When money is exchanged for a good or service, the buyer and seller enter a contract where the product offered will meet expectations and achieve advertised results; and if it doesn't, some form of restitution/refund is expected.
In a market economy, providers of goods or services that do not operate with integrity should as a matter of course lose customers and go under. This behavior is enforced in America by the Federal Trade Commission. With all of this, one would think that the American consumer is well taken care of... but no.
In 2008, Americans spent almost $600 billion (via income taxes alone) on public education (or well over $10,000 per student per year). That's a lot of money. Where is the consumer protection? If a student doesn't successfully complete high school, fails to get accepted to college, or fails to get a job, shouldn't the "buyers" be entitled to a refund? What if the school doesn't do enough to educate a child? What then? How does one get restitution?
If we look at Education America as a business (EA.com), who are its customers? What is the product (how do they create value)? What does the model look like?
- EA.com creates value by taking raw materials (students age 5) and machines (curriculum, exams, standards) them within its factories (schools) and with its workers (teachers) into theoretically actualized, independent, and contributing members of society (students age 18-ish) 13 years later.
- A company's customers are the ones that pay for the good or service, or in this case, the American taxpayer. The customers are the ones that have already passed through the system, not the ones currently in the system. Their stake is in the "future value" of EA's product and not in the process. This is a pretty significant nuance, and rather convenient for EA.com as its customers are unable to judge the quality of the product until well after the product has left the factory, and the payments have been collected.
- The model is brilliant - get paid to crank out widgets according to an external specification (curriculum) and measured based on an antiquated (standardized tests) assessment, which has no connection to the graduate's ability or likelihood to succeed per the customers' requirements (blue text in #1 above).
By the time you realize the education you bought your child didn't meet expectations, it's already too late 'cause they've already graduated. And since there are no refunds, EA.com is counting on the fact that you will recognize there is no value to airing your very legitimate grievance, and just give up.
This can't be allowed to go on. Since a bad-education-refund is not possible, what can we do??? Where is our Fair Education Commission???
In the spirit of my last post, to create change, we must identify the most influential constituency, pick the most provocative issue, and pour some Tabasco into that wound.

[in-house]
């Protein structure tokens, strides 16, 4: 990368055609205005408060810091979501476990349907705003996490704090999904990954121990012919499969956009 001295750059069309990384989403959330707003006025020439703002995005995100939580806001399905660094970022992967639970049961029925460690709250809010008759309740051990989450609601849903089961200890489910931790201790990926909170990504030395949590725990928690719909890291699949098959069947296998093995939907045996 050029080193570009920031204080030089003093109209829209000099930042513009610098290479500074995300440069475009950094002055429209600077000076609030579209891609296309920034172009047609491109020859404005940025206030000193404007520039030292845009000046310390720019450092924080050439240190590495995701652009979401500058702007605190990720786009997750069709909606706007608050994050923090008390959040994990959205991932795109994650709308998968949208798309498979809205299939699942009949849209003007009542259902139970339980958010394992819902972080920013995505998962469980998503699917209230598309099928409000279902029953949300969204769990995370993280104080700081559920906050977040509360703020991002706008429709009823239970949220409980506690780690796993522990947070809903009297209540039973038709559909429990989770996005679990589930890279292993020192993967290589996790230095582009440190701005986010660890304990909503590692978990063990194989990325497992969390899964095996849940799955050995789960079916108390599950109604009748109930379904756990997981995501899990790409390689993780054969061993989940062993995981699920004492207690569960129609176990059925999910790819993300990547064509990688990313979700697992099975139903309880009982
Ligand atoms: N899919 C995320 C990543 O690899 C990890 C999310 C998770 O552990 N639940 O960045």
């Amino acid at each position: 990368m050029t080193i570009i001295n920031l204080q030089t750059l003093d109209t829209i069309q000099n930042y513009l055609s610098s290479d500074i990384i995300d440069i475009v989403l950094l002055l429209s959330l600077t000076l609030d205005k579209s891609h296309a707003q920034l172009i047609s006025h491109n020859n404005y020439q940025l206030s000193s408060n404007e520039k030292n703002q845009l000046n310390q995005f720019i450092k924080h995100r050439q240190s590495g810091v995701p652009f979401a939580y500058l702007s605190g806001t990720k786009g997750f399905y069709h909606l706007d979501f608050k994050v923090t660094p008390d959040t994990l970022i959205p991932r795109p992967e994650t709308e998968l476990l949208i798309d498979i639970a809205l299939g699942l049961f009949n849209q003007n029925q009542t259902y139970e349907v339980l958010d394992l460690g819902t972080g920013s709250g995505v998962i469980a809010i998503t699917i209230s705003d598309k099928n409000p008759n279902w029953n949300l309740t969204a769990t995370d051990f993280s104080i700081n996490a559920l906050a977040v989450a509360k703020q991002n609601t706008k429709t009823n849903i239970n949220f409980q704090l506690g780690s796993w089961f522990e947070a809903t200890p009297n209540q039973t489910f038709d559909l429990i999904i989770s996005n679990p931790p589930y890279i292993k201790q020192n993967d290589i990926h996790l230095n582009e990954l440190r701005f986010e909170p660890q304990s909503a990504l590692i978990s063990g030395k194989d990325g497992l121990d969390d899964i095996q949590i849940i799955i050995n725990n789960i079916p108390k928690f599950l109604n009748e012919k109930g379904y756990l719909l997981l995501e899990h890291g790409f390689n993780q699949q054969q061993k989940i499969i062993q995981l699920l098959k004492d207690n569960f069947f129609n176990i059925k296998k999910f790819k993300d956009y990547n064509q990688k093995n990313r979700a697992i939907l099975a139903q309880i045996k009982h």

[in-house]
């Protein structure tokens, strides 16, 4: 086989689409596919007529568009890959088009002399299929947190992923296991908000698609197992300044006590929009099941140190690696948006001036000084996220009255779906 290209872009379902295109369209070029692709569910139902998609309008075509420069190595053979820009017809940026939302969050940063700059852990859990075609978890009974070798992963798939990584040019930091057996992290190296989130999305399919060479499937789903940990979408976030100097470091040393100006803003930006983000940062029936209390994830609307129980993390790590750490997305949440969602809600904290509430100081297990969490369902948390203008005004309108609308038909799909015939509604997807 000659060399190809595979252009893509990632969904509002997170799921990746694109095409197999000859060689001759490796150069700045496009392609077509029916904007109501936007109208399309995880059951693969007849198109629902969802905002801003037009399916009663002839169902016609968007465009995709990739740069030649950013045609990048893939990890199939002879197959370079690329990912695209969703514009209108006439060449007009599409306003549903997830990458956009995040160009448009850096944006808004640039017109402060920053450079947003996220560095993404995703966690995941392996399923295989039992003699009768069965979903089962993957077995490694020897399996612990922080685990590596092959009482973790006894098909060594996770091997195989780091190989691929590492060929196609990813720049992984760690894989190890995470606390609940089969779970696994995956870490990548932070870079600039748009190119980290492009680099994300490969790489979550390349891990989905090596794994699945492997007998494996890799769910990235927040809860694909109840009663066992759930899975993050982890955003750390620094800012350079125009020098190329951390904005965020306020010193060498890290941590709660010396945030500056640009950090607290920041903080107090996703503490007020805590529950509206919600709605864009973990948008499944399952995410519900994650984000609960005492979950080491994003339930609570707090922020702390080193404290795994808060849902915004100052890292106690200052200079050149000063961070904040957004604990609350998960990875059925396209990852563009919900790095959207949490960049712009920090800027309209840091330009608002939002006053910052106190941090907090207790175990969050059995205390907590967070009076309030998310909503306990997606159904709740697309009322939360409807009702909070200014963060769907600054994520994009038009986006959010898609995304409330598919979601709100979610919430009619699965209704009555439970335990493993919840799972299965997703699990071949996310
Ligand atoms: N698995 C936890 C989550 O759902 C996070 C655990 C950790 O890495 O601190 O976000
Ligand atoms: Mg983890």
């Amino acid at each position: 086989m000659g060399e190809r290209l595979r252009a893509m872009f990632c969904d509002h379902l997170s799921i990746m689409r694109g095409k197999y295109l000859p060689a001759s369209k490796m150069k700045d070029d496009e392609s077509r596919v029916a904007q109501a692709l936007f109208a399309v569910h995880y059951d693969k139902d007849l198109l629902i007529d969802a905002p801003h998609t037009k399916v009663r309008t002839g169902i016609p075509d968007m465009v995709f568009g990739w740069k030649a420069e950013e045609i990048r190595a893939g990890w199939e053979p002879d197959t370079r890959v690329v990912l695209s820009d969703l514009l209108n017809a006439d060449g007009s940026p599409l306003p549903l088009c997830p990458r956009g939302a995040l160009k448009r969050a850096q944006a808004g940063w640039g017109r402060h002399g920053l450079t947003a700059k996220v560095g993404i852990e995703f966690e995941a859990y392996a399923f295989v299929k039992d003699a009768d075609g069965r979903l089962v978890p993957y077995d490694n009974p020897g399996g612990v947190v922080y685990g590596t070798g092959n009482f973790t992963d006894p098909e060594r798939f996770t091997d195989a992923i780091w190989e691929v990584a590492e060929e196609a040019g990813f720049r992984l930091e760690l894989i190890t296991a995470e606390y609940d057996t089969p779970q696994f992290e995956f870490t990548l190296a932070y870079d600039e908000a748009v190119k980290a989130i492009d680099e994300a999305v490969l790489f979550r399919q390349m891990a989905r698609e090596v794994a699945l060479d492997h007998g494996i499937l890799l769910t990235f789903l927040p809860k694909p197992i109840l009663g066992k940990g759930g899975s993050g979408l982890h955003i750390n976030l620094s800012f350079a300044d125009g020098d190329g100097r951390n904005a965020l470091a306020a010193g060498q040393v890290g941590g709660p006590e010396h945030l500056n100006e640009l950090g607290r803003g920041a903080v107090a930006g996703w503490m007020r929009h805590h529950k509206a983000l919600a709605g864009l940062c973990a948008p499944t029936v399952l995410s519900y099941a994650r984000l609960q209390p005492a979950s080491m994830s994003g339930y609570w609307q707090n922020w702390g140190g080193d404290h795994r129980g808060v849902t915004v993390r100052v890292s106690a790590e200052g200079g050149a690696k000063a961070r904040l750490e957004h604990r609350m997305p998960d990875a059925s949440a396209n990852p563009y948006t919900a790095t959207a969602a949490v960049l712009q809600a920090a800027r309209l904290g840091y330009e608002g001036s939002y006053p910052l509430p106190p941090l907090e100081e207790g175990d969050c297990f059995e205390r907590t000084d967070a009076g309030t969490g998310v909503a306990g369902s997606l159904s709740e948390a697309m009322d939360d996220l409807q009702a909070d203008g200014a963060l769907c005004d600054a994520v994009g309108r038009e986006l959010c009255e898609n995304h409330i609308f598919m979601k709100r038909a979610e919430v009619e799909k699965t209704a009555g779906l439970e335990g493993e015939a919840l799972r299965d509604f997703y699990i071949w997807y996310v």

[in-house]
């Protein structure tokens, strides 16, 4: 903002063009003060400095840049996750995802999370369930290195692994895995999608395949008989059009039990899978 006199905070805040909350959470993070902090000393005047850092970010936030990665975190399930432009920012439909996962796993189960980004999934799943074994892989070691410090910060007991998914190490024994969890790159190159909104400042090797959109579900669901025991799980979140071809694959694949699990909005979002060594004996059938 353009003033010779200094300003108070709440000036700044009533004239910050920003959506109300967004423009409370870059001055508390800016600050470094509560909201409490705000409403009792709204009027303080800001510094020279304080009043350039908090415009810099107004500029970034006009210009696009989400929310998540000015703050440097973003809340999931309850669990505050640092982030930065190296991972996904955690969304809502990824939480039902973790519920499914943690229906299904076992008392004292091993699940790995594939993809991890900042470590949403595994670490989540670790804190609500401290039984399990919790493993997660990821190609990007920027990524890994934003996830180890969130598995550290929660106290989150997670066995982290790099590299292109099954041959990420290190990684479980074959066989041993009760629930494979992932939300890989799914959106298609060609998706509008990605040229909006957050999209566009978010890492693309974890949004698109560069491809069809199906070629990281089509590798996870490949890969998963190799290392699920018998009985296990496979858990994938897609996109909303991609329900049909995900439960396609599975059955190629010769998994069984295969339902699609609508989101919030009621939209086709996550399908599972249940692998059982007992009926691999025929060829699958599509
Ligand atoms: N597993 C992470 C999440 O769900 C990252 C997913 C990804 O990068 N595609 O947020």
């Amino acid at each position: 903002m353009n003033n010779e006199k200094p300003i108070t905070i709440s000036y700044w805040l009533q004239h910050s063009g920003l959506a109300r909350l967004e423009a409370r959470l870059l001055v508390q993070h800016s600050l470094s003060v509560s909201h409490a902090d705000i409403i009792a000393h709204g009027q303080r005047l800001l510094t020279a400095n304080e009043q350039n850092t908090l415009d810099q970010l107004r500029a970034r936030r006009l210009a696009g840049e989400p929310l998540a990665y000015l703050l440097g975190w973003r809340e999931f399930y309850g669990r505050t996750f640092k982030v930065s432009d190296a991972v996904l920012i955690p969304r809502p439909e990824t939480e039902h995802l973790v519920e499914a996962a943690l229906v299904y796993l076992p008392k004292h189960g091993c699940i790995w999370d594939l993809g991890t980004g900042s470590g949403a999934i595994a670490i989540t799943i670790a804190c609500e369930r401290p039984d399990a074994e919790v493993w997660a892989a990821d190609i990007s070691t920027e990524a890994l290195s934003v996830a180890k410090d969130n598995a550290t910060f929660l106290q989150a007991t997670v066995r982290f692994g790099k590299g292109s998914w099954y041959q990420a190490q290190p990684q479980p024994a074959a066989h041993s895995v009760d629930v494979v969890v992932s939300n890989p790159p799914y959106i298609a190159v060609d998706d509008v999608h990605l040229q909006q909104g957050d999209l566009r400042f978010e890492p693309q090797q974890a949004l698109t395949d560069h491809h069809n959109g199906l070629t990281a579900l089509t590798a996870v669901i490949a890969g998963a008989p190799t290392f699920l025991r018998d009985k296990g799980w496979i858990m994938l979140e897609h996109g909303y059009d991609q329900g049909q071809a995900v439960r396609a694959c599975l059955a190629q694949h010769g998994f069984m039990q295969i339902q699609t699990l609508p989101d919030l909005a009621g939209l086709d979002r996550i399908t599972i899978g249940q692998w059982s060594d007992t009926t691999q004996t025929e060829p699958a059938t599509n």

The only way to truly and sustainably change Education America is to mobilize most if not all citizens to vigilantly ensure #1 above for every child. Adults aren't doing this today because it's in their past, and they don't correlate it to their future. We need to reposition Education and make it much, much more viscerally relevant to everyone.
Education America is funded by American taxpayers, all of whom are current or future retirees. Every one of whom expects to receive Social Security and Medicare until they die. Social Security and Medicare (SS&M) are the political third rail - the one place where all political parties fear to tread. This is because both are at risk of bankruptcy, and more taxpayers are closer to retirement than ever before (i.e. they are going bankrupt faster).
SS&M were designed on the premise that there will always be more employees than retirees (bizarrely, no-one counted on people being healthier, living longer, having less kids) and that the current employees' taxes keep the system afloat (unemployment = bad). So if I'm retiring in the next 10-20 years, I want to make damned sure that today's students are VERY employable and will pay a ton of taxes, otherwise all I've done is fund my parents' retirement, and I'm left holding the bag.
Strategy: Make SS&M the wound, a poor education the Tabasco, and push the masses to personally focus on improving Education America to ensure their retirement benefits.
Let's take a look at the "biggest" education change agent in America - the Gates Foundation. They are investing a TON of money (my guess: $1-3billion/year), but that's less than 0.5% of the total education budget - a relative pittance. They can't make a big enough impact with that - they need a bigger lever.
Rather than creating programs, they should stand squarely on the third rail (since they're not political), and use their $Billions to create a fervor among Democrats and Republicans alike. If the citizens of America want to ensure SS&M access for their own retirement, they need to make sure that EVERY student graduates and is very GAINfully employed very soon after. The Foundation should produce a clear, simple list of three things that the voters must expect from Education America in the upcoming election (step 1). In the following election round, they should specify the next three things that voters must focus on (step 2), and so on.
We can't get a refund on the misspent $600 billion - let's at least make sure all future money is spent well.